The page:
The other crisis, one that blunted the capacity of the West to brand the Soviet Union as a distinctly aggressive nation, resulted from the coordinated attacks on Egypt by two nations directly allied with the United States—France and Great Britain. Egyptian President Gamal Abdel Nasser had acted to nationalize the Suez Canal in the summer of 1956. Long controlled by the British, the waterway was viewed by the British and French leaders as necessary for their nations’ economic survival. The two Western nations provided Israel with the military aid to make an ostensible retaliatory attack on Egypt, which had been the base for commando raids on Israel. On 31 October, on the pretext of protecting the canal, the British and French bombed Egypt and dropped paratroopers in Egypt, and Israeli troops entered the Sinai.
By 1956, Eisenhower was far from enthusiastic about the Nasser regime. The previous year he had been disposed to support Egypt’s request for American aid for a major irrigation project—the Aswan High Dam—but Nasser’s policies then took an anti-Western tack. Nasser purchased large supplies of arms from the Eastern bloc, recognized Communist China, and berated the West. As a consequence, the United States withheld support for the Aswan Dam, an action that immediately preceded Nasser’s nationalization of the Suez Canal.
In spite of his aversion to Nasser, Eisenhower was convinced that open military action against Egypt on a patently hypocritical pretext would infuriate Arab and other Third World nations and would not even accomplish its immediate geopolitical purposes of securing the canal and keeping oil flowing to the West. Rather than allow the Soviet Union to take credit for condemning the Anglo-French-Israeli action, the United States introduced a cease-fire resolution in the United Nations. As a result, the United States ironically found itself voting with the Soviet Union on the same side of a resolution directed against a military intervention by its own allies at the very time it was attempting to muster world condemnation of Soviet action in Hungary. One unintended consequence of the Suez episode that would undermine Eisenhower’s long-term goals was British withdrawal from an international role in the Middle East.
The 1956 election victory, as resounding as it was, left Eisenhower with major international problems. Relations with the Soviet Union were less satisfactory than they had been a year earlier and the Western alliance needed mending. His problems in the initial period of his second term, moreover, were not only in foreign policy.
Eisenhower as a Lame-Duck President: 1957-1958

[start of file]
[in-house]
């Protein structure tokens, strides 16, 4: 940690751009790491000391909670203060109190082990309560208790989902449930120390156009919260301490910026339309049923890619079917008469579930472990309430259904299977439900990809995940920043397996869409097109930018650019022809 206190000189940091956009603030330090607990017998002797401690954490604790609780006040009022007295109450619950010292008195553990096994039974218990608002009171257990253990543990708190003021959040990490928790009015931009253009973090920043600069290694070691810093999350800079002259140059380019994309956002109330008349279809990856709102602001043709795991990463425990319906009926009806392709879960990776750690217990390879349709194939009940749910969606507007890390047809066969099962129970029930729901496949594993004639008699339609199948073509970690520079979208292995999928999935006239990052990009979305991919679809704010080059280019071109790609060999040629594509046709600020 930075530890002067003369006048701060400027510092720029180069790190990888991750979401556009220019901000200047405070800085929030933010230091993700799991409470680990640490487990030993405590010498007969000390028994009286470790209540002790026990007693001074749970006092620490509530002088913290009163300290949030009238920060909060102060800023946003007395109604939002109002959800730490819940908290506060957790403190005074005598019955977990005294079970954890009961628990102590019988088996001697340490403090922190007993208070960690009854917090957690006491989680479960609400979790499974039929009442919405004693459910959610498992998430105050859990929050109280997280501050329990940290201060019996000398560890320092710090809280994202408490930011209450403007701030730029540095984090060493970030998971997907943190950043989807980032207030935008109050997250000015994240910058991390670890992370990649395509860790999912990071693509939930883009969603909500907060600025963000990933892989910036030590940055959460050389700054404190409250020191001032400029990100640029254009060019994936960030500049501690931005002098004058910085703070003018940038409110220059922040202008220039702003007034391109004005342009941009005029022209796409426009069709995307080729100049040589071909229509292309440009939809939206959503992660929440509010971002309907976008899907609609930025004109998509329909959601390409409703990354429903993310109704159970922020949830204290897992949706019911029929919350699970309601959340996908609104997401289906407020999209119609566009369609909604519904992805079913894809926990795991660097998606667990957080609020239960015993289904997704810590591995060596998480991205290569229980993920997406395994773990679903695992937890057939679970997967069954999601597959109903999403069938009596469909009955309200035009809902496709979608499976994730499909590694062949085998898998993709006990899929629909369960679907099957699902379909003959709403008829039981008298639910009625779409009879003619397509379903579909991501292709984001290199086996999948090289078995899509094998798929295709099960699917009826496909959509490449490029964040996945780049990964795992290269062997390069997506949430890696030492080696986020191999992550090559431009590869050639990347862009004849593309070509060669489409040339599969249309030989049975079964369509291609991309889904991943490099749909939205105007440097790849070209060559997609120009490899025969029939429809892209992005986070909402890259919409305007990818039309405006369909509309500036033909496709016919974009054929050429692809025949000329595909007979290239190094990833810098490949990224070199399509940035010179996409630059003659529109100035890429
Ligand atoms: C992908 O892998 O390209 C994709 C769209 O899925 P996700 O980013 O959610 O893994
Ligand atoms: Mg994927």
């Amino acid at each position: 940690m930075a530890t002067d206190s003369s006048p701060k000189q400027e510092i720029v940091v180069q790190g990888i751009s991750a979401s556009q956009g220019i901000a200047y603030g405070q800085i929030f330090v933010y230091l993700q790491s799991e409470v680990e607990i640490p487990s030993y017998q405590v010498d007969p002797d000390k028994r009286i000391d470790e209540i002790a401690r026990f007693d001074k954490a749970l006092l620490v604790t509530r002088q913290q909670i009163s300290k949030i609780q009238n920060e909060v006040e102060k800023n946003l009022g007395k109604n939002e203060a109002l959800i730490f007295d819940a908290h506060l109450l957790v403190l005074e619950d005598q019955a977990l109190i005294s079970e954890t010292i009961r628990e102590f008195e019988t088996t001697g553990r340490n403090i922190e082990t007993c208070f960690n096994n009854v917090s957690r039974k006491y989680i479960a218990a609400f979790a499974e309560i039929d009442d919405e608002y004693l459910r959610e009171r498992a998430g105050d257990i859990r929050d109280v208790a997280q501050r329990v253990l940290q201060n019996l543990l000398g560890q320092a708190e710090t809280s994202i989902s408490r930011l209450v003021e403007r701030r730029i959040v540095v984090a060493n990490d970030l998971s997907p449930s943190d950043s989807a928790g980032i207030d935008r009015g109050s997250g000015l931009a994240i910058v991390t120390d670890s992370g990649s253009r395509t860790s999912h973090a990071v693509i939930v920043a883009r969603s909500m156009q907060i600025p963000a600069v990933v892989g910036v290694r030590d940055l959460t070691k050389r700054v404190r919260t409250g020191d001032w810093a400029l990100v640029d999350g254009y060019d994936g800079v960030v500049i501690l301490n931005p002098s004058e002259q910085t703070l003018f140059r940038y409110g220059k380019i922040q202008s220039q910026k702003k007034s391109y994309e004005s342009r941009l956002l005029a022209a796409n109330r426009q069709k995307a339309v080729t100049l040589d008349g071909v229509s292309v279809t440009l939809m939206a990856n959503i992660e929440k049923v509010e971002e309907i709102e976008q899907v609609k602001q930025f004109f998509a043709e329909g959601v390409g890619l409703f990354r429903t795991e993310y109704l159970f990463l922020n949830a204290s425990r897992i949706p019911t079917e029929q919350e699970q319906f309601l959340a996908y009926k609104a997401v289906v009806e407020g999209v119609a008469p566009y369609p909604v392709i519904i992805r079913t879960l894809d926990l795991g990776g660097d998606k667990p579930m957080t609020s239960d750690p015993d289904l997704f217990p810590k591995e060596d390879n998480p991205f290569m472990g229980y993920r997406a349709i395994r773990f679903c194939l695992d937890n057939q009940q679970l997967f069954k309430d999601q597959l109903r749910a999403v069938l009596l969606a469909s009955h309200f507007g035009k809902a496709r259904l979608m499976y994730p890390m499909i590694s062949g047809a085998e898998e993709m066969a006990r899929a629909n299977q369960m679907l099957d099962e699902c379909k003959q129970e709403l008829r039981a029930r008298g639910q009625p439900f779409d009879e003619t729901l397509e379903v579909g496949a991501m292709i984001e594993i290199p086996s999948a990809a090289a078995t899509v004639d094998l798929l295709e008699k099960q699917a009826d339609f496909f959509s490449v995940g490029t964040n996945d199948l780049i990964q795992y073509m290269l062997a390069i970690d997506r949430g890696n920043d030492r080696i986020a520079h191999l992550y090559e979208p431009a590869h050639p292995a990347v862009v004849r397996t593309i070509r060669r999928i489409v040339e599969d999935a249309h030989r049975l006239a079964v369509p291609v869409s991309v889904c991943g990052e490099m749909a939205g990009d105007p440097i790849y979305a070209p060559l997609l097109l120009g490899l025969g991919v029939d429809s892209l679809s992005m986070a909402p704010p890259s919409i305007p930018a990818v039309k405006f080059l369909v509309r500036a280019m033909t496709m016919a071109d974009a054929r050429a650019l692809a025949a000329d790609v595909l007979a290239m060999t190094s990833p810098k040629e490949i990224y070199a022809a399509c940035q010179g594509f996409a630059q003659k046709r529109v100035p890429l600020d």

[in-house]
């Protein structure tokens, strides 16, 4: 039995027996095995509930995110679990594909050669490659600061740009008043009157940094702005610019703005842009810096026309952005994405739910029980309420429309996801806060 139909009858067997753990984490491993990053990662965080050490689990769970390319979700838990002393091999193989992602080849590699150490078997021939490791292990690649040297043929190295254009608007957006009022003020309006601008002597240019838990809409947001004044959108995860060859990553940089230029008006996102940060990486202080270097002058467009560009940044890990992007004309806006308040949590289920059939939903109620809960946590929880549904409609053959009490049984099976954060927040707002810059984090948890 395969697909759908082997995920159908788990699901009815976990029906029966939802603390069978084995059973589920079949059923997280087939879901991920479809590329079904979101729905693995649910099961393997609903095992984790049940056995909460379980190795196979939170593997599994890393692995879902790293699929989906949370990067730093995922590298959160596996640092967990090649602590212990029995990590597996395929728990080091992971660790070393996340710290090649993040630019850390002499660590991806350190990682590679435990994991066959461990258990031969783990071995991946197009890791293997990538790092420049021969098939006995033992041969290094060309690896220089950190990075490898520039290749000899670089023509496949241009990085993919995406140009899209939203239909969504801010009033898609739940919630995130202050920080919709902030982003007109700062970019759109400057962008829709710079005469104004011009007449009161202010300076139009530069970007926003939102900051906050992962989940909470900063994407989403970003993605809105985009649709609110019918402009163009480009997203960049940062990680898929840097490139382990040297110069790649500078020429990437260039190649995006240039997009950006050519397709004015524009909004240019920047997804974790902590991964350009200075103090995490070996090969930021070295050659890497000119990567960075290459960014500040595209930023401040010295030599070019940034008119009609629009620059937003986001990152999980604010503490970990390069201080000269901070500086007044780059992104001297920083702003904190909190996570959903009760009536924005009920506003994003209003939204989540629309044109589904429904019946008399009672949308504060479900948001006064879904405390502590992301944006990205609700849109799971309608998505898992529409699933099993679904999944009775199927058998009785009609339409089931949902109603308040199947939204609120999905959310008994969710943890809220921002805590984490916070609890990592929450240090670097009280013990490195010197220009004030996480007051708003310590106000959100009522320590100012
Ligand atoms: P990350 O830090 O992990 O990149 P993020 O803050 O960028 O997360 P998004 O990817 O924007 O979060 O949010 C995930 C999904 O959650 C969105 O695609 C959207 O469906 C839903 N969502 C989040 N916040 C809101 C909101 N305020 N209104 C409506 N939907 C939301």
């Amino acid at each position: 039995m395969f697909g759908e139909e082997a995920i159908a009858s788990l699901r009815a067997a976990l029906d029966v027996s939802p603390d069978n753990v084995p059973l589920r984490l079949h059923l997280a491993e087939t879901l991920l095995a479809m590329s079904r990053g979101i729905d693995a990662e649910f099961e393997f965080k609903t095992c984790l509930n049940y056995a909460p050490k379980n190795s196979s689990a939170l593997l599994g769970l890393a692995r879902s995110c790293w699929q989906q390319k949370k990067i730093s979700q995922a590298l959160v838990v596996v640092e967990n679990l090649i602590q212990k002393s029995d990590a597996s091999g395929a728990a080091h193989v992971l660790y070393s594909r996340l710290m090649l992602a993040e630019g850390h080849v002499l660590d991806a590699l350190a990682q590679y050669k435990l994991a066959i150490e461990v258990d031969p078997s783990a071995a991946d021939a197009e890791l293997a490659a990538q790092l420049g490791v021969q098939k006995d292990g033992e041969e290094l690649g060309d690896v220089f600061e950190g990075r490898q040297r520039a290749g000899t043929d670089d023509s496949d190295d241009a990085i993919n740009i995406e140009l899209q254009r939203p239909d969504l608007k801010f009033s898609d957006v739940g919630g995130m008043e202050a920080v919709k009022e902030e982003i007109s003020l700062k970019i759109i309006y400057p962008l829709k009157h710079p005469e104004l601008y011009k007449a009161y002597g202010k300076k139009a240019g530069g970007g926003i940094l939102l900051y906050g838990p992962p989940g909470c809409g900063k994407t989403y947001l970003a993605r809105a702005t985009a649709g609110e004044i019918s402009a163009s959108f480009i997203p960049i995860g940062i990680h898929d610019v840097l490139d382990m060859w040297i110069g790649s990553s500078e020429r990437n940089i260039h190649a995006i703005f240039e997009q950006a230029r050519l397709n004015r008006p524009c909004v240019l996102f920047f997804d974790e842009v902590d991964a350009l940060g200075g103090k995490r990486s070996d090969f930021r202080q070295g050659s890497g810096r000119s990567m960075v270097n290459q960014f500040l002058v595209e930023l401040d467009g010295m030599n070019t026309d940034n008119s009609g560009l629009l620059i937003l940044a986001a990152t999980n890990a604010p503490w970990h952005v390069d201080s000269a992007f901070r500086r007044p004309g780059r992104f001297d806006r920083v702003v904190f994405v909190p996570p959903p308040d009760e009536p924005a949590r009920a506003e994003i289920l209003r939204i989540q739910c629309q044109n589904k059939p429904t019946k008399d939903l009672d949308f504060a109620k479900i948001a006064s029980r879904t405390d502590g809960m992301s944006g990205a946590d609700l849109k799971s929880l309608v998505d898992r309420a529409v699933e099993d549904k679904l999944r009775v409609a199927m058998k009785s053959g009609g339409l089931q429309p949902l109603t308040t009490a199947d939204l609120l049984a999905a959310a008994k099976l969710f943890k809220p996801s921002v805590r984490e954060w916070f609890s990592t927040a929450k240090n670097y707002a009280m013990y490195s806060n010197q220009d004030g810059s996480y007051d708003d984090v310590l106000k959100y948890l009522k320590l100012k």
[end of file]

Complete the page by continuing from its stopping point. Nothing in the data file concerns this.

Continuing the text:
Eisenhower was the first president who was constitutionally limited to two terms under the Twenty-second Amendment. Thus, he took office as an official lame duck. Conventional wisdom is that other leaders will take such an official less seriously, on the assumption they can wait him out rather than reach accommodations with him in order to bring about policy outcomes. Resolving to turn his status as a president who could not run again to his purposes, Eisenhower made it clear that precisely because he did not have to think about reelection, he would feel free to take politically unpopular or unconventional actions.
He began the first session of the Eighty-fifth Congress with an unconventional action, one that, like much that occurs in politics, had unanticipated effects. The budget he was presenting to Congress had been shaped in the latter part of 1956, when he was unable to concentrate single-mindedly on making certain that proposed expenditures were kept to a minimum. Wanting to make clear that budgets of the magnitude of his 1957 recommendation for the 1958 fiscal year should not be viewed as a precedent and evidently also interested in cutting back from his present requests, he took the unprecedented step of having his treasury secretary, George Humphrey, release a statement stressing the importance of holding down spending on the same day the budget went to Congress.
Humphrey’s statement was carefully worded so that it did not contradict Eisenhower by criticizing the present budget request, but in the final minutes of the press conference that followed his statement, Humphrey made headlines by using the colorful phrase “a depression that will curl your hair” to refer to the likely consequence of continued large budgets. The press and, more provocatively, Democrats smarting from the recent election defeat took Humphrey’s statement to be a revolt against Eisenhower’s message of the same day. In subsequent months Humphrey’s statement was frequently mentioned by budget-cutting congressmen, who in particular attacked the foreign-aid and overseas-information programs that were central to Eisenhower’s program but politically vulnerable. Most of the proposed cuts were restored, but only after special messages to Congress on Eisenhower’s part.
While no debacle, Eisenhower’s foray into unconventional lame-duck politics led to the kind of polemics and political gamesmanship he deplored and was not an effective maneuver. Indeed, Eisenhower’s recollection in his memoirs was that the first session of the Eighty-fifth Congress was the low point of his presidency in executive-legislative relations. The session did, he granted, yield one major enactment—the first national civil rights law since Reconstruction.